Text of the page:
An "Internet Pornography Addict" Walks Into A Clinic...
An Internet Pornography Addict Walks Into A
So what do you do as a
Do you ignore the problem, saying: it does not
How do you diagnose and treat said client?
Clearly, each clinician will deal with this problem
in a different way. Is that helpful?
If applicable, what is the significant other’s role in
Why this topic (cont’d)
Porn on the Brain (2013)
“Pornography addiction” is
From one Google search, you will find many
articles, books, and websites addressing the
topic in some shape or form. Is it media circus or
I am interested in the experience of people who
claim to be struggling with High-speed Internet
Pornography Addiction (HIPA), particularly what
they perceive to be detrimental consequences
on them both personally and interpersonally.
High-speed Internet Pornography Addiction (HIPA) is
a modified version of a term popularized by retired
anatomy and physiology teacher, Gary Wilson
Traditionally, users chiefly consumed pornographic
films via purchasing or renting them from sex shops,
or viewing them in adult movie theatres; however,
Internet pornography (IP) is a unique phenomenon--
set apart from traditional pornography and closely
tied to the development of broadband (c. 2000)--
mainly because of what Cooper (1998) foresaw as
the “Triple-A Engine” effect of accessibility,
affordability, and anonymity.
The basics (cont’d)
Pornography is a loaded word, but
etymologically: “The word pornography, derived
from the Greek porni (“prostitute”) and graphein
(“to write”), was originally defined as any work
[...] depicting the life of prostitutes”
The technological novelty afforded by
broadband, among other factors, has
contributed to the addictive potential of IP, and
hence, its detrimental consequences on certain
vulnerable users (see Ford, Durtschi, & Franklin,
2012; Hilton, 2013; Levin, Lillis, & Hayes, 2012;
Alternatives to the addiction
Alternatives to the addiction model, broadly include viewing IP use: as
a form of compulsion (see Griffiths, 2012), or as a non-pathological
high-frequency viewing of “visual sexual stimuli” (Ley, Prause, & Finn,
The distinction between healthy and unhealthy IP use could be
entirely subjective, but one way of differentiating between both could
involve an assessment by the user of the positive, neutral, or negative
consequences of IP use on them personally and interpersonally,
especially in the long run.
Addiction vs. compulsion
Pleasure: “While people who have addictions suffer all manner of
discomforts, the desire to use the substance or engage in the behavior is
based on the expectation that it will be pleasurable. In contrast, someone
who experiences a compulsion as part of [OCD] may not get any pleasure
from the behavior he carries out. Often, it is a way of dealing with the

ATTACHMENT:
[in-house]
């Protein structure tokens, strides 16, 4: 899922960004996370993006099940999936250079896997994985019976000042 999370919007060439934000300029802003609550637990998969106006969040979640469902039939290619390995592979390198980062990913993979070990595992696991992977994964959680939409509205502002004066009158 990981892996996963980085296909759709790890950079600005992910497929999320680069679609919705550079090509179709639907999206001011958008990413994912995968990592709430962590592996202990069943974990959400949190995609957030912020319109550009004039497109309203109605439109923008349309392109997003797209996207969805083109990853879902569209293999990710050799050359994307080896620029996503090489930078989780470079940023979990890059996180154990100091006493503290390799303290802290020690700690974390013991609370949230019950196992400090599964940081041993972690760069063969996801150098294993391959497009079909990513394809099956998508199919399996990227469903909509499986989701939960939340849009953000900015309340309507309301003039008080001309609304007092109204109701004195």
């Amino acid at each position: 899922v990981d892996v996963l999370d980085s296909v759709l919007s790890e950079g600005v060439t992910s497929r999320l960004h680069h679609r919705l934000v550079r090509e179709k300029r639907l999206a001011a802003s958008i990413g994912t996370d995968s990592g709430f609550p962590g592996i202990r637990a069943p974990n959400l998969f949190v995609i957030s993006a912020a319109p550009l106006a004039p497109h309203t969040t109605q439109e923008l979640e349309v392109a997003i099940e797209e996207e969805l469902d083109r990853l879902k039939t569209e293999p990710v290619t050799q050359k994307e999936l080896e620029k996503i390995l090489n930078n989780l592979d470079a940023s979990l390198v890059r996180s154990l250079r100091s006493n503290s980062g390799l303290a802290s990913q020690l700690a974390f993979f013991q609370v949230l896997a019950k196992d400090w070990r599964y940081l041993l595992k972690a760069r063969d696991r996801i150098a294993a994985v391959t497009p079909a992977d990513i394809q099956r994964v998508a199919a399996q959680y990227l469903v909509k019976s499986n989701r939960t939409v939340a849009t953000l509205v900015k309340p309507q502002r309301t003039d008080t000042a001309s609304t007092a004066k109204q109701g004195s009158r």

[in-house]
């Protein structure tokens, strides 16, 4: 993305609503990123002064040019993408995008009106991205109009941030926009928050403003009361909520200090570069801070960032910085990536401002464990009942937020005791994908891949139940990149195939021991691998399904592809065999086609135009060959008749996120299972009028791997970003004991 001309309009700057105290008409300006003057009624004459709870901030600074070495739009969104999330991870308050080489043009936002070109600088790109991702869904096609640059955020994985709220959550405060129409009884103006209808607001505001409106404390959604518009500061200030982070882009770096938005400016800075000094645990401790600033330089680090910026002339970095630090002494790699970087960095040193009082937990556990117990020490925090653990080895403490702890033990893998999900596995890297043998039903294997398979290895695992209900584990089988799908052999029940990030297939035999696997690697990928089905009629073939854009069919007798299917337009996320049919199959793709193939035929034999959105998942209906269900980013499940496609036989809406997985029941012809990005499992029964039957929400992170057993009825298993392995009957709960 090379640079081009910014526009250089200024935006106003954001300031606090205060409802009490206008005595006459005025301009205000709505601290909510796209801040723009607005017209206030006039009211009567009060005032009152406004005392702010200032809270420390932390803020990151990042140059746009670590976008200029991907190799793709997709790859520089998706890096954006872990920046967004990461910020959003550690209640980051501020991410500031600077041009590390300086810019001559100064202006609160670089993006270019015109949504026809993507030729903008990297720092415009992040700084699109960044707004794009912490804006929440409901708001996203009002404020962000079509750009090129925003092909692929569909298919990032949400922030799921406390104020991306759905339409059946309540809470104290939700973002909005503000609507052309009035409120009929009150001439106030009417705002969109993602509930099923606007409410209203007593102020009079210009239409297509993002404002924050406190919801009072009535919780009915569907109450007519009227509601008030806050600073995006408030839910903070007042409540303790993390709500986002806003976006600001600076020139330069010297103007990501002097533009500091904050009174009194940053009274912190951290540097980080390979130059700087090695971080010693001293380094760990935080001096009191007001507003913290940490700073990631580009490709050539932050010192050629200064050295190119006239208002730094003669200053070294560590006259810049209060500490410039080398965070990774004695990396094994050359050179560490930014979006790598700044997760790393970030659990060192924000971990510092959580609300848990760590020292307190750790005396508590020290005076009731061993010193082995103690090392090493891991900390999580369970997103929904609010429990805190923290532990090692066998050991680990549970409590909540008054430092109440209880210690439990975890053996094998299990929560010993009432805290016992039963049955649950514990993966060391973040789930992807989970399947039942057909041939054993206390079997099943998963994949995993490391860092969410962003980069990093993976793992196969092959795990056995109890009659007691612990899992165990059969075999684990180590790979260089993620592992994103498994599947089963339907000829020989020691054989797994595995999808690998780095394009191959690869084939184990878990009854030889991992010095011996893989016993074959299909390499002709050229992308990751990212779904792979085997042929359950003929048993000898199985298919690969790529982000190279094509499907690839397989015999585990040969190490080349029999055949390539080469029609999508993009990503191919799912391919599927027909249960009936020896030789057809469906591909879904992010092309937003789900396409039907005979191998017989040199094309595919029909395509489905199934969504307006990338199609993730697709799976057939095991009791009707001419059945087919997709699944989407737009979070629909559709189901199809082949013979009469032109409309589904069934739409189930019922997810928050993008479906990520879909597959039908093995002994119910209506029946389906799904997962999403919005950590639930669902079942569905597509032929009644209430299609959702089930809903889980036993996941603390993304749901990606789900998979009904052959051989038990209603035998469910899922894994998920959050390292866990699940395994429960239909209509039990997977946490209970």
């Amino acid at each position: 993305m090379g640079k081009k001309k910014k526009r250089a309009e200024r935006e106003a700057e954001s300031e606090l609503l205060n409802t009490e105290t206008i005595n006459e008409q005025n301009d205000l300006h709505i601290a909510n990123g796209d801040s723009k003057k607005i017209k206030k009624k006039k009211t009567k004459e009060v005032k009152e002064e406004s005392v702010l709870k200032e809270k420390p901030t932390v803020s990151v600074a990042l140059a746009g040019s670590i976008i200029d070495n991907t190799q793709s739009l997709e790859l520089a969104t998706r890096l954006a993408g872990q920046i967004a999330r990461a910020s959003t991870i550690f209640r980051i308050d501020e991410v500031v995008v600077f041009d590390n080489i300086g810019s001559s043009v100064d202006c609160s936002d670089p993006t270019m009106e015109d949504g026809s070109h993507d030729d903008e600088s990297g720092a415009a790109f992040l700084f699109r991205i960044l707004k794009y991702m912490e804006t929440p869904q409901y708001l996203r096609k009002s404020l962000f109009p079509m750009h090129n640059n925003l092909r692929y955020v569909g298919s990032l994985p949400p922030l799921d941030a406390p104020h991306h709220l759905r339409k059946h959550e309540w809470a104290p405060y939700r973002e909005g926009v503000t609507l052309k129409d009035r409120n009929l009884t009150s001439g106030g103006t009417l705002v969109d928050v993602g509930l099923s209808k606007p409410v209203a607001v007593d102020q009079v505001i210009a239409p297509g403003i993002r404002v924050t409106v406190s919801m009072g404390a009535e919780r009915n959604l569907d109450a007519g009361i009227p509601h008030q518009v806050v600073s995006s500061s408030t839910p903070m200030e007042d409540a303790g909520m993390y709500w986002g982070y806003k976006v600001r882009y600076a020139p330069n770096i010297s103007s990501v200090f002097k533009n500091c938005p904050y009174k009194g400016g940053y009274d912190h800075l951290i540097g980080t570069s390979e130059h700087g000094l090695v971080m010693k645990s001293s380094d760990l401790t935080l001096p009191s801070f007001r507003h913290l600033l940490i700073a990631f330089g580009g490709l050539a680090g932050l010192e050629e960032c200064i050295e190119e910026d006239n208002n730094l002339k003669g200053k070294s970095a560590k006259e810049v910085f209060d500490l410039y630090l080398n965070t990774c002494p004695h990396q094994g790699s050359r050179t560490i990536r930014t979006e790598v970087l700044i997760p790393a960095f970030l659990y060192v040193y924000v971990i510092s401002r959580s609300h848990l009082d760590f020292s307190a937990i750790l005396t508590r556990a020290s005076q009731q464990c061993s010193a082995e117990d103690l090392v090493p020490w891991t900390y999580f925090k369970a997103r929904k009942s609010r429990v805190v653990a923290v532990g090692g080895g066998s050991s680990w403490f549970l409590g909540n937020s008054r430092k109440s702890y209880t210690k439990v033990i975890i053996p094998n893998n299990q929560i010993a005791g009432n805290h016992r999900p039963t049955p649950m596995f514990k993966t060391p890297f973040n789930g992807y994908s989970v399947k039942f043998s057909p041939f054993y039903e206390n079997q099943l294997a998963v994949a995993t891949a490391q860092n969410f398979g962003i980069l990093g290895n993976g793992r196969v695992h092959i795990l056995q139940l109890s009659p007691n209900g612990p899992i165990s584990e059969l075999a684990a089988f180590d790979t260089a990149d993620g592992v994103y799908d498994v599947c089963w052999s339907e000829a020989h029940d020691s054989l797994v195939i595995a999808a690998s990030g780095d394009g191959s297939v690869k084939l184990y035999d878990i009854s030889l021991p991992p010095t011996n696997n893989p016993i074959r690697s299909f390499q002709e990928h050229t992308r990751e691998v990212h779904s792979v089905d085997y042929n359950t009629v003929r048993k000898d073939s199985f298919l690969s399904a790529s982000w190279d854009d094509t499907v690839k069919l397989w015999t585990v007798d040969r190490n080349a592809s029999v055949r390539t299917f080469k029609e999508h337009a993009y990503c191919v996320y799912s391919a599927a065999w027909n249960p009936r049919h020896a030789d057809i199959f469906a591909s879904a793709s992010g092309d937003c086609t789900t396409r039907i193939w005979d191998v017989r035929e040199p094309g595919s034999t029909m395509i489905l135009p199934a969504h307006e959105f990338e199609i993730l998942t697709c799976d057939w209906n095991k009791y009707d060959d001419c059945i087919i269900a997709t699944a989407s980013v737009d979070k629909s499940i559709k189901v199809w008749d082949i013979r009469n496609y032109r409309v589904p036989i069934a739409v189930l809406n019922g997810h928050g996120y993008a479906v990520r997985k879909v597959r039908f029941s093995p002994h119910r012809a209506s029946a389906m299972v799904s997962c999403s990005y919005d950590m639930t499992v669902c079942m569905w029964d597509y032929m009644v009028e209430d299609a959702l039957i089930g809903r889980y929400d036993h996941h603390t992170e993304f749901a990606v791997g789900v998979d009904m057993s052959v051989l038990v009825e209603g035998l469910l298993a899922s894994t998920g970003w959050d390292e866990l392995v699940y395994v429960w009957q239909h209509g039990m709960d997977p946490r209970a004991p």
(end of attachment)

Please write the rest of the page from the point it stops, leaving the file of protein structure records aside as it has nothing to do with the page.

obsessive part of the disorder, resulting in a feeling of relief” (Hartney,
Reality: “When people have obsessive-compulsive disorder, they are
usually aware that their obsession is not real. They are often disturbed by
feeling the need to carry out a behavior that defies logic, yet they do it
anyway to relieve their anxiety. In contrast, people with addictions are
often quite detached from the senselessness of their actions, feeling that
they are just having a good time, and that other concerns aren’t that
important. This is often known as denial because the addicted person
denies that his use or behavior is a problem” (Hartney, 2011).
My understanding of
Addiction in the context of this paper is informed
by two things: the American Society of Addiction
Medicine’s (ASAM) definition of addiction as
“characterized by inability to consistently
abstain, impairment in behavioral control,
craving, diminished recognition of significant
problems with one’s behaviors and interpersonal
relationships, and a dysfunctional emotional
response” (“Definition of Addiction”, n.d.), and
the use-abuse-dependence continuum.
What’s at stake?
How do we reconcile with the fact that many
clients in psychotherapy claim to be struggling
personally and interpersonally with the negative
consequences of HIPA? According to Ley et al.
(2014), the group who is against the IP addiction
model, 0.58% of men and 0.43% of women in the
USA claim to be struggling with said problem.
These statistics seem insignificant at first sight;
however, in a country of more than 313 million,
this amounts to approximately 1.8 million men
and 1.3 million women struggling with HIPA, or
3.1 million in total.
What’s at stake? (cont’d)
Since HIPA is not listed as a disorder in the DSM-V, should it be
disregarded by psychotherapists? Or should each psychotherapist